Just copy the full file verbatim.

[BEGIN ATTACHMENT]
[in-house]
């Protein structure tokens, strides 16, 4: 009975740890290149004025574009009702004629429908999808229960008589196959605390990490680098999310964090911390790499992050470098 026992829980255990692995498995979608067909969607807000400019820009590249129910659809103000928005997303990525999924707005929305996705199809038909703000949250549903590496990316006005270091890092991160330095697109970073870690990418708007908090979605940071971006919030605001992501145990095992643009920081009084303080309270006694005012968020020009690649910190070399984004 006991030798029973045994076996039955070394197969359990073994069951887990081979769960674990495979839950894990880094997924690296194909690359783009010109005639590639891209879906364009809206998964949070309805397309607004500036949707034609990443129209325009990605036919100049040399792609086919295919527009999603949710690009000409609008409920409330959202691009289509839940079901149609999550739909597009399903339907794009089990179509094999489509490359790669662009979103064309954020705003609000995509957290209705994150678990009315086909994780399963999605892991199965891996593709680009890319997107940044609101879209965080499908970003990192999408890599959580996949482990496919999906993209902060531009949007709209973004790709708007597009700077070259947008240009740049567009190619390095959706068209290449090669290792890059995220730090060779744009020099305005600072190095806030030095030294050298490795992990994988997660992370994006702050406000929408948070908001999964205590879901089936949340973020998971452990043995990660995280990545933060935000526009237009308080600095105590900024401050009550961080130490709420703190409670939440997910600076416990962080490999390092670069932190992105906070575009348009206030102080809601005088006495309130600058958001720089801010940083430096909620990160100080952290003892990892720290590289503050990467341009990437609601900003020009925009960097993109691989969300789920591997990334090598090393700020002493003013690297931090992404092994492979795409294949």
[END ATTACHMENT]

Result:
[in-house]
């Protein structure tokens, strides 16, 4: 009975740890290149004025574009009702004629429908999808229960008589196959605390990490680098999310964090911390790499992050470098 026992829980255990692995498995979608067909969607807000400019820009590249129910659809103000928005997303990525999924707005929305996705199809038909703000949250549903590496990316006005270091890092991160330095697109970073870690990418708007908090979605940071971006919030605001992501145990095992643009920081009084303080309270006694005012968020020009690649910190070399984004 006991030798029973045994076996039955070394197969359990073994069951887990081979769960674990495979839950894990880094997924690296194909690359783009010109005639590639891209879906364009809206998964949070309805397309607004500036949707034609990443129209325009990605036919100049040399792609086919295919527009999603949710690009000409609008409920409330959202691009289509839940079901149609999550739909597009399903339907794009089990179509094999489509490359790669662009979103064309954020705003609000995509957290209705994150678990009315086909994780399963999605892991199965891996593709680009890319997107940044609101879209965080499908970003990192999408890599959580996949482990496919999906993209902060531009949007709209973004790709708007597009700077070259947008240009740049567009190619390095959706068209290449090669290792890059995220730090060779744009020099305005600072190095806030030095030294050298490795992990994988997660992370994006702050406000929408948070908001999964205590879901089936949340973020998971452990043995990660995280990545933060935000526009237009308080600095105590900024401050009550961080130490709420703190409670939440997910600076416990962080490999390092670069932190992105906070575009348009206030102080809601005088006495309130600058958001720089801010940083430096909620990160100080952290003892990892720290590289503050990467341009990437609601900003020009925009960097993109691989969300789920591997990334090598090393700020002493003013690297931090992404092994492979795409294949």